Libralisation – IV

Measures undertaken for liberalization

1] Delicensing policy
The industrial licensing policy was removed/abolished for all industries except six strategic industries ie hazardous chemicals, cigarette, alcohol, defence products, drugs and pharmaceuticals and industrial explosives. As a result the other industries were made free from bureaucratic control. Producers are allowed to produce goods of their choice according to the market demand without government approval.

2] Encouragement of Foreign Direct Investment/Liberalisation of foreign investment policy
Liberalisation followed a liberal policy in respect of foreign capital, foreign direct investment and investment by Non resident Indians. Many restrictions and limitations have been removed.
With a view to attract foreign investment in Indian industry government sanctioned automatic approval for FDI upto 51% equity in case of high investment high, priority industries. It also approved 74% and even upto 100% equity in some specified industries.
In order to attract NRI deposits a special scheme of income tax was introduced.

3] Encouragement to foreign technology/opening of Indian market
To attract foreign technology and to bring about improvement in Indian industries, Industrial Policy Resolution 1991 further liberalized foreign technology agreements. Automatic approval is given to, for foreign technology upto Rs 1 crore in high priority industries.
Under the policy of liberalization foreign capital, foreign tecjnology and foreign companies are given free entry in the Indian market. No permission is required for hiring foreign technicians. This helps to reduce cost of production and make industries more competitive.
At the same time Indian industrialists are also allowed to raise capital from foreign market and they are given freedom to export their products without restrictions. They are also allowed to set up their projects abroad eg Asian African and middle east counties.
Such a liberalized policy will promote a healthy competition in the domestic as well as international market.

4] Abolition of the Monopoly and Restrictive Trade Practices Act
This means that investment/asset limit of monopoly firms and dominant undertakings which was set upto Rs 100 crores under the MRTP Act was abolished.
This enabled these companies to establish new undertakings, expand the existing ones, prepare plans for mergers, amalgamations, takeovers and appointment of directors without prior approval of the government.
The MRTP Act was replaced by the Competition Act in 2002.

5] Permission to private sector
Liberalisation permitted the entry of new private sector banks and foreign banks In India. It gave freedom of operation to all scheduled commercial banks.
Insurance sector is also opened for the private sector.

6] Ended state monopoly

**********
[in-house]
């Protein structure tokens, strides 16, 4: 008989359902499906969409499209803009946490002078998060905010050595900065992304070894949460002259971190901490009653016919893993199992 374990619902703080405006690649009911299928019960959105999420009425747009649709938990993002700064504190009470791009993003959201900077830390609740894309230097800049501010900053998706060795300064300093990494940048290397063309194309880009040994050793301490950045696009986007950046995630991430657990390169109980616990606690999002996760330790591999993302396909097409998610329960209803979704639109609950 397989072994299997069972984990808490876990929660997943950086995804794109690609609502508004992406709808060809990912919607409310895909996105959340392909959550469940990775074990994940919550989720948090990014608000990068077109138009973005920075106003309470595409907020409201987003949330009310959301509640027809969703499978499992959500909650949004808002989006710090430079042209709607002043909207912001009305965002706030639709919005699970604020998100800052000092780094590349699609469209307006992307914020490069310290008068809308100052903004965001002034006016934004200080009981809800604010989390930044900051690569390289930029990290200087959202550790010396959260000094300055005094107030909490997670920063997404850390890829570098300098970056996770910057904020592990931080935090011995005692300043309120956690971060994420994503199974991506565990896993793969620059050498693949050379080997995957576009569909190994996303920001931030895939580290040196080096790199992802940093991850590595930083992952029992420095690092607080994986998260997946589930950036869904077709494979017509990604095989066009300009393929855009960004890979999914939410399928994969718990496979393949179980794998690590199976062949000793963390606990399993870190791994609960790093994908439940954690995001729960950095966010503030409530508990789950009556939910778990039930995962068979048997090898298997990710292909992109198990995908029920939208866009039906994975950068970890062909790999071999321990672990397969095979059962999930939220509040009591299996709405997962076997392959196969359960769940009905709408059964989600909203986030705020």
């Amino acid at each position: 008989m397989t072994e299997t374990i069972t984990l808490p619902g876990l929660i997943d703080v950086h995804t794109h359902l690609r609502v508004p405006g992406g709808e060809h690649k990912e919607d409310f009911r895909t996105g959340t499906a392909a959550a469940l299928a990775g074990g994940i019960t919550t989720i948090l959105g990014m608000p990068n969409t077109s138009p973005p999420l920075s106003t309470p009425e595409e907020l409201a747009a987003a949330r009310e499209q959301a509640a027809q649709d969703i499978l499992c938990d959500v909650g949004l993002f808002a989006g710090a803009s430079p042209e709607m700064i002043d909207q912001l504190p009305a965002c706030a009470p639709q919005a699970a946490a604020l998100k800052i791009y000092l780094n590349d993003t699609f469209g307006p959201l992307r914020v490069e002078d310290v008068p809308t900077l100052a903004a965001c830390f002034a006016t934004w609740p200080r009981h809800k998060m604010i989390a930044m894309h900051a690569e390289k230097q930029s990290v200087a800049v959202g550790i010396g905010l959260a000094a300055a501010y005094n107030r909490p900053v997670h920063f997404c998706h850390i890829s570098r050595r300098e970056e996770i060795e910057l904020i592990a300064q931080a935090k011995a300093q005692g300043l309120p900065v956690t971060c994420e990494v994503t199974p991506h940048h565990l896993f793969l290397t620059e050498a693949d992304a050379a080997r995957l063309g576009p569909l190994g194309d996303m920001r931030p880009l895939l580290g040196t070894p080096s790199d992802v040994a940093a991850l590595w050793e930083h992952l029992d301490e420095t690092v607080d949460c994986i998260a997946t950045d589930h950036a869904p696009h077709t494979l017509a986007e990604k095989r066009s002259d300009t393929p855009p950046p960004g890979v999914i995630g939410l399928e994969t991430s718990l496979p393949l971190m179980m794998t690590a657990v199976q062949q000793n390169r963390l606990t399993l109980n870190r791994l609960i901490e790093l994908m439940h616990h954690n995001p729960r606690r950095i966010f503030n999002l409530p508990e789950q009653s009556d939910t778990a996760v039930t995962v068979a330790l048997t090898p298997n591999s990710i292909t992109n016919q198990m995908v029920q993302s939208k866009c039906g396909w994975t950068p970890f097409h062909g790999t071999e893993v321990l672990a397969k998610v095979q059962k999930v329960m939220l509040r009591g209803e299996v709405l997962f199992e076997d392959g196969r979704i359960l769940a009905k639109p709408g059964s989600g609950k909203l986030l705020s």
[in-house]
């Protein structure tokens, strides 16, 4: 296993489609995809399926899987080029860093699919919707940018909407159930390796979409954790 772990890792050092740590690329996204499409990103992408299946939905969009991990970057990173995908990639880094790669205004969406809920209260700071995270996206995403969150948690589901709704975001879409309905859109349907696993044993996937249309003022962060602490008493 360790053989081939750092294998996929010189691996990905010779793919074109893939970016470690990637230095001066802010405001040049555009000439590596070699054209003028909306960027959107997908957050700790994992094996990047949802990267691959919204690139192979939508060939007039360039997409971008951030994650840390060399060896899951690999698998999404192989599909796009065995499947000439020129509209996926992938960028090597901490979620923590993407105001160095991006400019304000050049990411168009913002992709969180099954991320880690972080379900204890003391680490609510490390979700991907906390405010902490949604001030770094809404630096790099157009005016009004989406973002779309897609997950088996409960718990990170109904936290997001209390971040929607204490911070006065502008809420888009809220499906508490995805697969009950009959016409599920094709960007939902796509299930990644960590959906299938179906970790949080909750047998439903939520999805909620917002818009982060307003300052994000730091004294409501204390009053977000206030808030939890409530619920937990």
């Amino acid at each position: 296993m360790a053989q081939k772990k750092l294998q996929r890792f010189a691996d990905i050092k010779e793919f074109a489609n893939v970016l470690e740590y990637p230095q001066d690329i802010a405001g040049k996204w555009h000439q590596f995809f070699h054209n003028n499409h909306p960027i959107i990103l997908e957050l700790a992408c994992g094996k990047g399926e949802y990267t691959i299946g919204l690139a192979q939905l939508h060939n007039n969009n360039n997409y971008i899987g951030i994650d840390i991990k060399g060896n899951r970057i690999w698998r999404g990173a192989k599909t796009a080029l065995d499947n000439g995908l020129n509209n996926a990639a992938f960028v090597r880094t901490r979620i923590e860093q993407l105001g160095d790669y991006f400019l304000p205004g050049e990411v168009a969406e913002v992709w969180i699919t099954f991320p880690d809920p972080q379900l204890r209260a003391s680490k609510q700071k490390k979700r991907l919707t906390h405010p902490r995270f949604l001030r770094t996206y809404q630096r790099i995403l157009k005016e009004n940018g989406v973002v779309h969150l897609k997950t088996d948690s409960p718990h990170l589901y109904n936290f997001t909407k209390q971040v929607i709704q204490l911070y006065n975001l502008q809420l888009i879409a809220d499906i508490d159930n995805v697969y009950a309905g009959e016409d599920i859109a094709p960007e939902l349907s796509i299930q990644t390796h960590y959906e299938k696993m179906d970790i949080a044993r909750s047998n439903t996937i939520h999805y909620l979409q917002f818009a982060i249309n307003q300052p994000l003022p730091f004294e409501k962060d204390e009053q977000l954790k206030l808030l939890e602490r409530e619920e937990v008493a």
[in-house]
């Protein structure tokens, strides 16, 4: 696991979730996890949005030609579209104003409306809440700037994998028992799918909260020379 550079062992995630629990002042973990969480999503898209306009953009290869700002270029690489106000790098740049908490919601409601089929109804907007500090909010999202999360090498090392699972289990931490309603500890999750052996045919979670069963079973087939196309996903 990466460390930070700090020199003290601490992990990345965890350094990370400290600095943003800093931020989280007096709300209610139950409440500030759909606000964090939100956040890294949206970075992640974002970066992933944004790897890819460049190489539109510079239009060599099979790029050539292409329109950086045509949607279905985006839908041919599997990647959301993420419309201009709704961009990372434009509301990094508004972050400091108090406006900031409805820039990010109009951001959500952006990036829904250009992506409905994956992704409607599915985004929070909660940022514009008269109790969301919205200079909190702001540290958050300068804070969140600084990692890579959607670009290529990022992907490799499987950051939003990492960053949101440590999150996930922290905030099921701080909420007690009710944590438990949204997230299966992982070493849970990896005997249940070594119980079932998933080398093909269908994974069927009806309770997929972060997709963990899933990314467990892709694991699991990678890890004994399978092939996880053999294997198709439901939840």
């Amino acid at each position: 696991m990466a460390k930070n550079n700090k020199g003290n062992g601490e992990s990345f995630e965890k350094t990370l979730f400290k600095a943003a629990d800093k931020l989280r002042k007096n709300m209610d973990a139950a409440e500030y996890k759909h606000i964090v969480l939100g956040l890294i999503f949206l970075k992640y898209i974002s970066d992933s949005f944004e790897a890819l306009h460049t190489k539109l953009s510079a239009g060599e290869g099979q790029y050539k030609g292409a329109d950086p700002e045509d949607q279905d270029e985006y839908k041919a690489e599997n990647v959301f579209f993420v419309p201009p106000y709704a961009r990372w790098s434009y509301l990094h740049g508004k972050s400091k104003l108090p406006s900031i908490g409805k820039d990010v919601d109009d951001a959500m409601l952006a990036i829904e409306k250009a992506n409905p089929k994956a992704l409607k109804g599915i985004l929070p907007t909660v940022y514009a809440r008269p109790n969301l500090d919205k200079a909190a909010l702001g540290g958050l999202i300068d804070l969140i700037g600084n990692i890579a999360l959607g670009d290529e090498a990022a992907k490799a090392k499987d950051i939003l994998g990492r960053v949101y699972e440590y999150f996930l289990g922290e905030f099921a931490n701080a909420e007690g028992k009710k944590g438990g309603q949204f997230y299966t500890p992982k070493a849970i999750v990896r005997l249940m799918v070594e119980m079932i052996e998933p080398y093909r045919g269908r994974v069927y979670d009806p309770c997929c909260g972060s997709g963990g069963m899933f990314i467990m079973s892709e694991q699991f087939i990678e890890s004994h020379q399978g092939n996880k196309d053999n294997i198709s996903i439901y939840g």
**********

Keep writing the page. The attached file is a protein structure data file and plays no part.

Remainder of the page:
Except for some strategic industries from the point of view national security, which was retained in the public sector, the remaining production units were thrown open to the private sector.
The state monopoly therefore ended in many areas by reserving only three industries for public sector ie Railways, Energy and mineral industries.

7] Foreign Exchange Management Act [FEMA] was enacted
Foreign Exchange Regulation Act [FERA] was replaced by Foreign Exchange Management Act [FEMA] to make possible free flow of funds and goods and services in the global market.

8] Liberal trade policy
a] Import duties and tariffs were reduced gradually and imports were encouraged.
Import duties on machines, intermediate goods and raw materials needed for production were either reduced or removed. New companies can now purchase necessary foreign exchange from the open market for import purpose without government permission.
b] Export promotion of capital goods scheme was liberalized.
Under liberalization several concessions were allowed to promote export units eg duty drawback, cash compensatory support, 100% income tax exemption, duty free imports of spare parts and raw materials subject to export obligation. Excise duties were reduced on a number of goods.

9] Gold import was freed. It means that by paying a nominal duty gold could be imported upto 5 kg.

10] Deregulated interest rates
Interest rates were deregulated. It means interest rates are allowed to be determined by market forces of demand and supply.

11] Security Exchange Board of India [SEBI] AND Foreign Institutional Investors [FII]
a] SEBI was formed to protect the interest of the investors.
b] FII [insurance companies, mutual funds etc] were allowed to invest in primary and secondary markets.

12] Growth Centres
Government decided to set up 100 growth centers all over the country with an objective to create infrastructure facilities in backward areas for industrial development with participation of private setor in infrastructure development.

13] Liberalisation of industrial location
According to NEP 1991 the industries located in areas other than cities, having more than one million population do not require approval from the government. In cities with more than one million population, industries should be located outsid 25 Kms. However approval is to be obtained for industries subject to compulsory licensing.

14] Investment limit of small scale industries was raised
The investment limit in small scale units was raised to Rs 5 crores to promote modernization.

15] Restrictions on mergers, acquisitions and takeovers of production units were removed. Joint ventures with foreign countries were also allowed.

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